Step 5: Giving New Vegas Weight
Now we are starting to see some leaps and bounds in terms of settling on detail! At this point, most all of the linework has been completed. This includes the solar panels (but not the guns) in the foreground. Clockwise from the Strip, I have completed the major locations except the Fort, Nipton, Primm, and Quarry Junction. I also realized around this time that the white cross in the center of the piece was in the wrong location; in the end it was cut from the piece, since moving it would create too much interest smashed into the right side of the piece.
There was, at this point, what I like to call the “work” part of “artwork”. There was lots of linework that took place in very small spaces, so progress felt very slow. I would take a break on one area and work on another if I got restless. Often during the hop from version 13 to 15, I would find myself contouring the land, trying to make each town feel like an attractive space of its own. At some point I picked up all of Goodsprings and shifted it to the left, and I used that time to cut the Yangtze memorial cross out of the piece. I also shifted the brown bottle in the foreground into the frame a little bit, since it was interesting and recognizable.
In this period of time, I did a great deal of work on the Fort, the foreground elements, and in tightening up my colors. We decided to add a little bit of flavor to Red Rock Canyon, which was not an original plan. The addition of the red color was welcome though, and it let us add a little more Fallout flavor to the piece. What was once intended to be just a red cliff turned into a very neat visual element, that also steers us through the piece via colors (more on that at the end!) I thought I was almost done at this point, but I had 5 more versions left!
Step 6: One Million Finishing Touches, and a discussion on Palette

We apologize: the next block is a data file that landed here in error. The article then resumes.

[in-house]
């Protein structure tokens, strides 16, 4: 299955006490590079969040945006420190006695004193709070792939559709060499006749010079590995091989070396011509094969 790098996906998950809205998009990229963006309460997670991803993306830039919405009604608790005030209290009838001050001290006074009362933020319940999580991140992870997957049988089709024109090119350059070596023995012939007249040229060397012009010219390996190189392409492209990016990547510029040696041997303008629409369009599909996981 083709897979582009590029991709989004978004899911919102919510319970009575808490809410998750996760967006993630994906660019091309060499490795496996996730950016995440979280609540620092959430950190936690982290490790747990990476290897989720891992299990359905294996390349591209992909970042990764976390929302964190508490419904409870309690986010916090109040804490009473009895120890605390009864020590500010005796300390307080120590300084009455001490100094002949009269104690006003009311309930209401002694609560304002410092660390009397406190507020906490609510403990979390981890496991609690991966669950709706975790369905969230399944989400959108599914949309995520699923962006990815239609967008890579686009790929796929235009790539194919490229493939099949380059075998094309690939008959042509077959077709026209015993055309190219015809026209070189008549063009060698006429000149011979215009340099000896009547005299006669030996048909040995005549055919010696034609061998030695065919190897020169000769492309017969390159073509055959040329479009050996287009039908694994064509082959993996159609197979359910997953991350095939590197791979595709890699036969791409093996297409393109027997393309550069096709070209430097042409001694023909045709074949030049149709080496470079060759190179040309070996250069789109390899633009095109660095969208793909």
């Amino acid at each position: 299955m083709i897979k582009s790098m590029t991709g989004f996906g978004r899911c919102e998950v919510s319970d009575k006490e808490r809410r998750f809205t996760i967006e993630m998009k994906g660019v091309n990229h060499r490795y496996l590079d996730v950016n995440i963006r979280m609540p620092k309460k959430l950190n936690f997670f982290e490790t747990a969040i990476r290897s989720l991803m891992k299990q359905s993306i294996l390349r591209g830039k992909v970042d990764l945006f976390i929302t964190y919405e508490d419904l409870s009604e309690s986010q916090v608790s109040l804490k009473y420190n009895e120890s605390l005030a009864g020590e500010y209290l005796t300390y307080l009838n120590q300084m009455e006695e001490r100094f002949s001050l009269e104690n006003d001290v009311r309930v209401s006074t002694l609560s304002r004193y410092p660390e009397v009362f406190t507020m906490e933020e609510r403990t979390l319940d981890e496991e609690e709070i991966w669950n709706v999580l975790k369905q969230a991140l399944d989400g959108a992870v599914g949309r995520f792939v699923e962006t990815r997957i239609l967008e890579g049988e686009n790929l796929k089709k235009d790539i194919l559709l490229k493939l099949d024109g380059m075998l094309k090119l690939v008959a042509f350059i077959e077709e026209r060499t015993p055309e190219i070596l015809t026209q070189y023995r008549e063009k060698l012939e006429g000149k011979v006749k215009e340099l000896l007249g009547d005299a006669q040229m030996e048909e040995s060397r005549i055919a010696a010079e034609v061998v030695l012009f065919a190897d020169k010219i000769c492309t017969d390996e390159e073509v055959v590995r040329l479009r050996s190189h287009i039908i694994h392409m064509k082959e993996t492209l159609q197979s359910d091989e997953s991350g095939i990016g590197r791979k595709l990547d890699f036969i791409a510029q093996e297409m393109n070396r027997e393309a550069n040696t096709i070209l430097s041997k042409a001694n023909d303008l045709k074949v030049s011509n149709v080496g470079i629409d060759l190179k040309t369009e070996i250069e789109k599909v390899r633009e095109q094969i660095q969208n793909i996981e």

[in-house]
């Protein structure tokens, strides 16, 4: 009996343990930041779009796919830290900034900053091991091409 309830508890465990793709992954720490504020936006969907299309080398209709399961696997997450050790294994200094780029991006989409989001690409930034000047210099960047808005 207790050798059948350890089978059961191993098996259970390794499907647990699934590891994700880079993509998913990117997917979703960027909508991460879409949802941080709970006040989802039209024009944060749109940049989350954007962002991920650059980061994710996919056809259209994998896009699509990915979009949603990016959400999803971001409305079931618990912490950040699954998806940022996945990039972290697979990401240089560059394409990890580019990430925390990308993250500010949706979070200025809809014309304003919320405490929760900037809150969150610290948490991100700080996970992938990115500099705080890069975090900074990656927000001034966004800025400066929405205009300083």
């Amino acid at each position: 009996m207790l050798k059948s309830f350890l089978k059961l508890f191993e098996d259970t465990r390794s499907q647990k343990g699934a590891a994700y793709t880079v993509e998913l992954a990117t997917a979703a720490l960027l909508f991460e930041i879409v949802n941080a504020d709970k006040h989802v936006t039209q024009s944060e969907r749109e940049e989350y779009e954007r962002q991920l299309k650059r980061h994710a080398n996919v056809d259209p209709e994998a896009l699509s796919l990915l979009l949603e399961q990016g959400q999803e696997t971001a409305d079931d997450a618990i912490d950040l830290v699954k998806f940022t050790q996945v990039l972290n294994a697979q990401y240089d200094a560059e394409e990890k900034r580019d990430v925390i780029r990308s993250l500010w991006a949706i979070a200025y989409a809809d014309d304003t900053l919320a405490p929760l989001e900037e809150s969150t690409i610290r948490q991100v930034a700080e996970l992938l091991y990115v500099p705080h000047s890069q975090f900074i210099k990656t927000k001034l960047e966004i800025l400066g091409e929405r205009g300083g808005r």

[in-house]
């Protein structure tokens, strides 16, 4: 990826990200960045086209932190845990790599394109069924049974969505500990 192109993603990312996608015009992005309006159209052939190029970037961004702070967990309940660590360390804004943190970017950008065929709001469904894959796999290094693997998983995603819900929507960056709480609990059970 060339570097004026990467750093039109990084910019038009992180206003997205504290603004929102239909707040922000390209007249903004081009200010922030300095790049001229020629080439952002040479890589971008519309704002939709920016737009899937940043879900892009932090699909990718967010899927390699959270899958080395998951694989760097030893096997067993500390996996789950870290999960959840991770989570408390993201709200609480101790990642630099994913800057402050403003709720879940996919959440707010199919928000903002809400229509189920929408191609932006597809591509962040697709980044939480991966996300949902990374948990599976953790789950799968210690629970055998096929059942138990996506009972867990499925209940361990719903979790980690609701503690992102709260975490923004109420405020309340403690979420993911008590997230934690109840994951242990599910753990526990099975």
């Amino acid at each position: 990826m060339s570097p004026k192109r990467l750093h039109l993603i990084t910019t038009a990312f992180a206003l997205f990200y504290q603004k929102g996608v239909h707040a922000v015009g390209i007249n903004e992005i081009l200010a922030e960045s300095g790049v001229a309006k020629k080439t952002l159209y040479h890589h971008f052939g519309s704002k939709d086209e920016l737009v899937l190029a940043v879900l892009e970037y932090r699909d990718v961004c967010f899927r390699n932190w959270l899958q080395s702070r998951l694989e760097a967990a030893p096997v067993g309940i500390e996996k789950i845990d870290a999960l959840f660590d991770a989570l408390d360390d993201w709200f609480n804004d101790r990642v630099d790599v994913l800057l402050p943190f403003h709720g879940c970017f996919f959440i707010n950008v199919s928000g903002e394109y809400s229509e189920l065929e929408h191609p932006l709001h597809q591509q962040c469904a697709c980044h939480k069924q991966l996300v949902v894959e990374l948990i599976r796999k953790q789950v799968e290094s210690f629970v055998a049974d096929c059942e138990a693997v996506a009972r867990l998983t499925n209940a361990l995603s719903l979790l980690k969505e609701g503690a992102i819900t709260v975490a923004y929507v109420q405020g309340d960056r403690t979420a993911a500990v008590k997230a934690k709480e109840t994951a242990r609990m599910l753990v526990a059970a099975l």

By this point I had been working on the piece for several weeks. Deciding that I needed to wrap this up, I started to add details. It was time to add characters populating the world, shade and light. Throughout all of it, I was happy I had the foresight to start a palette early, as it greatly reduced friction. I didn’t have to stop and think about every new city or landscape portion; I looked at the palette and applied it as needed. There are, of course, a few off-label colors, primarily in signage and the strip, but for the most part the entire final drawing is limited to the 28 colors you see here:
The brown yellows were the most diverse color group since they had so much to describe. They are used for buildings, the desert, the mountains, and more. I chose the colors to be moderately desaturated, for two reasons. One, I think that it reflects the mood and the actual darkness of the game itself. Two, bright yellows can appear gaudy and bright if they are not mixed with some gray, especially when they are printed! In addition, the desaturated colors will mix well into browns as you add more and more black into the mix. As a result, the piece has a harmony to it from the continuous spread of colors from the bright white-yellow to the darkest browns.
The reds I called “Sloan reds”, since I came up with the colors while working on the rusted and painted metal that made up that small town. Red was sparsely used in this piece, but when we look at the finished piece we can see that it had an impact in the way it draws attention across the piece diagonally.
The blues were vital for shading the mountain, New Vegas Strip, and the foreground. Most of the linework was done in the darkest blue color. I try to avoid using straight-up black lines, since they end up standing out too much. I ended up using blue for anything that I needed to describe as glass, metal, or water.
The versions look really close to one another now, so I will skip ahead from v16 to v18. The big differences are in the landscape near the statues in the back, the glow-up of the Lucky 38 tower (the big blue one), and making the Strip look more lived-in and full of life. I also was going in, adding additional shadows and linework. You can see that I started adding hatchwork into the landscape, blending areas together and making the piece look more unified. It can be a struggle to take so many disparate elements and make a single composition with them.